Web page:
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A400M Moves To First Flight Amid Contract Discussions

The EADS (EADS.P) developed A400M transport is slowly moving towards its first flight. The program which is the primary aerospace system under development in Europe is over two years late and faces cost problems. EADS, the parent company of Airbus, has reorganized the program while struggling with engine and software integration issues. The nations who sponsored the program have been locked in contract re-negotiations with EADS all year.

The contract had called for EADS to pay back much of the money provided upfront if the aircraft did not meet the schedule. This payback was originally supposed to happen early in 2009 but the customers had agreed to postpone this and work out an agreement and possibly a whole new contract. The aircraft is supposed to fly its first test flight before Christmas.

The negotiations are hinging around whether the increased costs of the program should be passed onto the buyers. South Africa one of two foriegn customers has already ended their plans to buy several of the aircraft due to the higher costs. The other, Turkey, has yet to decide. Britain, France and Germany earlier this year discussed not going ahead with their purchases. Britain especially is facing budgetary difficulties with the economic downturn and increased social spending. Other countries like Spain have continued to be very supportive of the program.

This week a rumor was floated that if EADS could not get a commitment for more money it might unilaterally end the program. EADS denies this report. If they did there would still be significant financial fall out as the company would have to pay back some of the money and try to get the customers to pay for some of the work done. It would take years of legal maneuvering to resolve those kind of issues.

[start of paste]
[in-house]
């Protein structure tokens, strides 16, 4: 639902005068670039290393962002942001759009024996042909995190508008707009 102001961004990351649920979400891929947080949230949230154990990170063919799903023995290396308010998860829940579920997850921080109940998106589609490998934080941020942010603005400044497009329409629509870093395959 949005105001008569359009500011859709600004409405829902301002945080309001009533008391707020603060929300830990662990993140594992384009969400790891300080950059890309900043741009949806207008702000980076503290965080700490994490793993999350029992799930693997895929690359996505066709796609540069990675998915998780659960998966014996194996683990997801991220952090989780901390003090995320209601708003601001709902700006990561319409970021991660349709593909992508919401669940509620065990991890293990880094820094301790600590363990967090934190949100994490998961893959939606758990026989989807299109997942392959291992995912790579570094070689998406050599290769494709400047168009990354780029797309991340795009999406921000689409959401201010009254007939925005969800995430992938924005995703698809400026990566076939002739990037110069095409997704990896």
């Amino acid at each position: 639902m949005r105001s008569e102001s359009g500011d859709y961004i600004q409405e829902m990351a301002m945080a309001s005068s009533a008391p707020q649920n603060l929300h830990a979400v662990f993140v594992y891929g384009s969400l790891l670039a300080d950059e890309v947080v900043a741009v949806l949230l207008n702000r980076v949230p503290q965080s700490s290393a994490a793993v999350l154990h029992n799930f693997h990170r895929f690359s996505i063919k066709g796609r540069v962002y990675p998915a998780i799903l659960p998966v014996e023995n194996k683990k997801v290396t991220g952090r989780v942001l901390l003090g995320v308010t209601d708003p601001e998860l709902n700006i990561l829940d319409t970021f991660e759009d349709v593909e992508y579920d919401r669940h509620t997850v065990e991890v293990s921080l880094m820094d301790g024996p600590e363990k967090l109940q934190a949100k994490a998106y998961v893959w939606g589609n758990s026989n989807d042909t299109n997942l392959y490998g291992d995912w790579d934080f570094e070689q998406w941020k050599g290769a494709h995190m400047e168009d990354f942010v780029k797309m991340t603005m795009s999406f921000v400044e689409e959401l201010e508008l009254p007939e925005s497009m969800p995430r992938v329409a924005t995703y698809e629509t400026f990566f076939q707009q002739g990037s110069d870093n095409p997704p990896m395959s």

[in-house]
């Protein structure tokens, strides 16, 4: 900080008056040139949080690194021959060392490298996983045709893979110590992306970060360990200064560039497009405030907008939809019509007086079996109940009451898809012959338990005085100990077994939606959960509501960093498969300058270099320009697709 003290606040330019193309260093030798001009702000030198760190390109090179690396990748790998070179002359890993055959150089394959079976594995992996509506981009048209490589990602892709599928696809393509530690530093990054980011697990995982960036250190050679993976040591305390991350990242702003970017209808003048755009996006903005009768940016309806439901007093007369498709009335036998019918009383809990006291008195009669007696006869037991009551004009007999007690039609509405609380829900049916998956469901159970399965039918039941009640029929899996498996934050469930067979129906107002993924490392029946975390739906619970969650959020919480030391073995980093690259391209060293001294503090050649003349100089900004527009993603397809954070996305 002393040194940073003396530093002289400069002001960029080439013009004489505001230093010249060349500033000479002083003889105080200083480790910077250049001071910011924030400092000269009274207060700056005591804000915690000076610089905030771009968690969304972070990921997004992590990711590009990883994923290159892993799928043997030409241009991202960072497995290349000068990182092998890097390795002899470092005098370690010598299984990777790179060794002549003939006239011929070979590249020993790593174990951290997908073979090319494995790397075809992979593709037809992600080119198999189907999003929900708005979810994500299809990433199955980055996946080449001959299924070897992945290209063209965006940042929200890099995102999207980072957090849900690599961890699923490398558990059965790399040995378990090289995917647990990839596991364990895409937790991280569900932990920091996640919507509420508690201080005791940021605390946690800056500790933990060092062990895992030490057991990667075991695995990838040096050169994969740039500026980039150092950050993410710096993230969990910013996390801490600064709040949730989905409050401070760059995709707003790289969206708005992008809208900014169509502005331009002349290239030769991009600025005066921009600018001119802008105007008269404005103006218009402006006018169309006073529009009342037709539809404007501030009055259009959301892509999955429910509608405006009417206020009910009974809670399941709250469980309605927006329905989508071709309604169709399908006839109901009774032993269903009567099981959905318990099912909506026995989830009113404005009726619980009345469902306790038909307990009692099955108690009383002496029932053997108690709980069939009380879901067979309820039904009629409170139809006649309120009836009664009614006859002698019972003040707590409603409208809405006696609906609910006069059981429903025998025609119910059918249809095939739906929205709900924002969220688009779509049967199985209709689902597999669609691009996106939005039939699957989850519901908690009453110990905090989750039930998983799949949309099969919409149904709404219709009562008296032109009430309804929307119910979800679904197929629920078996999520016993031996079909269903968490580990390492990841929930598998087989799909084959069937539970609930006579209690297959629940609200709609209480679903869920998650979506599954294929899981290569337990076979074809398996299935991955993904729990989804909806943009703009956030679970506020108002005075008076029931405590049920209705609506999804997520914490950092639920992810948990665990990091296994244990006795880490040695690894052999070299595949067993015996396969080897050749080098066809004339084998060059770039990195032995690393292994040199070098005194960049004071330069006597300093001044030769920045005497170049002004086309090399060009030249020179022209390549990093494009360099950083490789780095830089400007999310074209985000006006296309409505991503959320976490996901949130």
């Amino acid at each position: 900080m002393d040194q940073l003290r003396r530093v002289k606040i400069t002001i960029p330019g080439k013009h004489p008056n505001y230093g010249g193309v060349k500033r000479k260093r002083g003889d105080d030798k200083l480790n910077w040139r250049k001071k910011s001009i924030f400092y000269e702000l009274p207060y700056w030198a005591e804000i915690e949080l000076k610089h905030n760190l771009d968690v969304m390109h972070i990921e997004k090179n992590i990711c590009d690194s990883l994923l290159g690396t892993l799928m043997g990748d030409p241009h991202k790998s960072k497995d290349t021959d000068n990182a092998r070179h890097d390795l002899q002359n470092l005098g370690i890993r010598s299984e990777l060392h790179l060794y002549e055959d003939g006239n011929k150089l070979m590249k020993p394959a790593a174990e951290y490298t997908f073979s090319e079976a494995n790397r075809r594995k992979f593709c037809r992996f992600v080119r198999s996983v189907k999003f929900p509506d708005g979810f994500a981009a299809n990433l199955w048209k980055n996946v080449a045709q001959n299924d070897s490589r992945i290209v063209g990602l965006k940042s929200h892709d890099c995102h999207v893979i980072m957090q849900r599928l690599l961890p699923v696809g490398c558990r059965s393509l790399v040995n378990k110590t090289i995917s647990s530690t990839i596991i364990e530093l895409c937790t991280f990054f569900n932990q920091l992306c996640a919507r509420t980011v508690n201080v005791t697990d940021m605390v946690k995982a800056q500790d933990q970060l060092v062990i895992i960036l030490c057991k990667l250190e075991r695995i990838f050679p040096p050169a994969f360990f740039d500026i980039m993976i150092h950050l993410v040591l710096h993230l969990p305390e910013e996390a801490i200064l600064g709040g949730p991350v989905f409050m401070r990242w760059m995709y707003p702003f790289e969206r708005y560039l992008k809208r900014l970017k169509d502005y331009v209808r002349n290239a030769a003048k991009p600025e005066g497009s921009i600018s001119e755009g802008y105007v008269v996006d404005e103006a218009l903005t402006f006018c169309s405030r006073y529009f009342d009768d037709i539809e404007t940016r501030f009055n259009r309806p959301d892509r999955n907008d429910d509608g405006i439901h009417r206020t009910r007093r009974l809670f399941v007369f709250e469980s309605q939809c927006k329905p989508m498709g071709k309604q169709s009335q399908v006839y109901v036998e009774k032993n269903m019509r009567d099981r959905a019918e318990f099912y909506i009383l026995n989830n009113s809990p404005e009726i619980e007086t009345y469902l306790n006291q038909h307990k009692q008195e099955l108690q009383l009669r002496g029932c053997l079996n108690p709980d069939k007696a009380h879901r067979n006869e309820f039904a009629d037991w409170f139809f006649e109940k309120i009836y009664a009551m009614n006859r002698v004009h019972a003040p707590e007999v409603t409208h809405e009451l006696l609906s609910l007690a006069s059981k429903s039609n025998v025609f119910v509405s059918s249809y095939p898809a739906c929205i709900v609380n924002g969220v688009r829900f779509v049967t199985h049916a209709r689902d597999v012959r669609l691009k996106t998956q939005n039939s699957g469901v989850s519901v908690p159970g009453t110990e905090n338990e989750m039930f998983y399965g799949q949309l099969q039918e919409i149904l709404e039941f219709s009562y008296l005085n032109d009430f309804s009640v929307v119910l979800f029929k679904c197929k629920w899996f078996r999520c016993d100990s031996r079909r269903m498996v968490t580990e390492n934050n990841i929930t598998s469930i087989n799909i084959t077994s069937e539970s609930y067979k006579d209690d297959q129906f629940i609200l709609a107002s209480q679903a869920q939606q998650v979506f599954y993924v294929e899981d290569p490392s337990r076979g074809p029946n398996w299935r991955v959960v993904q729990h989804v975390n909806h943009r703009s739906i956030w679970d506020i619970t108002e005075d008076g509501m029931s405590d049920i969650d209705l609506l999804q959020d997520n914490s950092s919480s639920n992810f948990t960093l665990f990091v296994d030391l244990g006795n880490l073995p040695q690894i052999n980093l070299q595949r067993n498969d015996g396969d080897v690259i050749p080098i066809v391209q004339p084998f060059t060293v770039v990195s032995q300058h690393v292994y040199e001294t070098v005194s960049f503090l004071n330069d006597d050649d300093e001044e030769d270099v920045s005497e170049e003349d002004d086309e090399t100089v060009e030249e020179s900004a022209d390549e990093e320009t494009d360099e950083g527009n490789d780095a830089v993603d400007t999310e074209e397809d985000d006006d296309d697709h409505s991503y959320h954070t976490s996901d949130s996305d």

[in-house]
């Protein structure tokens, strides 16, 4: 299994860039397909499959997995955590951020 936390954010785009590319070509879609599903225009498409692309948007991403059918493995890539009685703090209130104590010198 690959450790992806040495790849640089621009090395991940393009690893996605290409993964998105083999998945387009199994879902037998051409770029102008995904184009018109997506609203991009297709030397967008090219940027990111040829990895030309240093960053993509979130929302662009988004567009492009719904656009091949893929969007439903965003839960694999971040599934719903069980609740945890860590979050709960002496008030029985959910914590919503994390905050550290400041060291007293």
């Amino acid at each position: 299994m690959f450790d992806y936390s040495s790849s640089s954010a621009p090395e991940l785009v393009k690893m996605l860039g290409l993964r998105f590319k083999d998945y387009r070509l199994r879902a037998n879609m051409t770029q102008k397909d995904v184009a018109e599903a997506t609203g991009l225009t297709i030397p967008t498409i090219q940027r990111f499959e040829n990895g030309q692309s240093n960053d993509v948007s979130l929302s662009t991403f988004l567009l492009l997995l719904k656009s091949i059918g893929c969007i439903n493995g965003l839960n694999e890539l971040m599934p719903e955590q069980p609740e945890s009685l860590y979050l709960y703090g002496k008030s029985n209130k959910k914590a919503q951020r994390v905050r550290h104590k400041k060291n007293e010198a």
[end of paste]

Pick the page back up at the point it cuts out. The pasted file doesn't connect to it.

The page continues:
Certainly large defense programs have been canceled in the past and escalating cost has been one of the reasons used. The United States recently ended the DDG-1000 new destroyer program for just these kind of reasons. They went ahead and renegotiated the contract with General Dynamics (GD) and Northrop Grumman (NOC) to have some sort of equitable resolution. This will prove harder with EADS over the A400M due to the number of different countries involved and the amounts already spent on it.

One problem that is faced is that a reasonable competitor already exists and is in steady state production. The C-130J made by Lockheed Martin (LMT) would be an easy buy for anyone considering the A400M. In fact foriegn sales have been so good that Lockheed is planning on increasing production.

All of this puts pressure both on EADS and its customers. How much do they want this aircraft and how much are they willing to pay for it?

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